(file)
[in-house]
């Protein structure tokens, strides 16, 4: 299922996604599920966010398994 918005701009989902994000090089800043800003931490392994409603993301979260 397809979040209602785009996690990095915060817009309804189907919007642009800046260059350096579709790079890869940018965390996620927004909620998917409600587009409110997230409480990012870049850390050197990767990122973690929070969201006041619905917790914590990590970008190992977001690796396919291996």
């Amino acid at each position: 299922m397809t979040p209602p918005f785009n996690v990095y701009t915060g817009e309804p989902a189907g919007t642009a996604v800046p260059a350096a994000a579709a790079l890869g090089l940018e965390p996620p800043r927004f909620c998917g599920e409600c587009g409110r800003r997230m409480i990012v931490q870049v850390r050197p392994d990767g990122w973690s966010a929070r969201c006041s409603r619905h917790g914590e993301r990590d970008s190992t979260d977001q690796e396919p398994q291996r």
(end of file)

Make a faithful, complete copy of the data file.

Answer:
[in-house]
């Protein structure tokens, strides 16, 4: 299922996604599920966010398994 918005701009989902994000090089800043800003931490392994409603993301979260 397809979040209602785009996690990095915060817009309804189907919007642009800046260059350096579709790079890869940018965390996620927004909620998917409600587009409110997230409480990012870049850390050197990767990122973690929070969201006041619905917790914590990590970008190992977001690796396919291996």
């Amino acid at each position: 299922m397809t979040p209602p918005f785009n996690v990095y701009t915060g817009e309804p989902a189907g919007t642009a996604v800046p260059a350096a994000a579709a790079l890869g090089l940018e965390p996620p800043r927004f909620c998917g599920e409600c587009g409110r800003r997230m409480i990012v931490q870049v850390r050197p392994d990767g990122w973690s966010a929070r969201c006041s409603r619905h917790g914590e993301r990590d970008s190992t979260d977001q690796e396919p398994q291996r």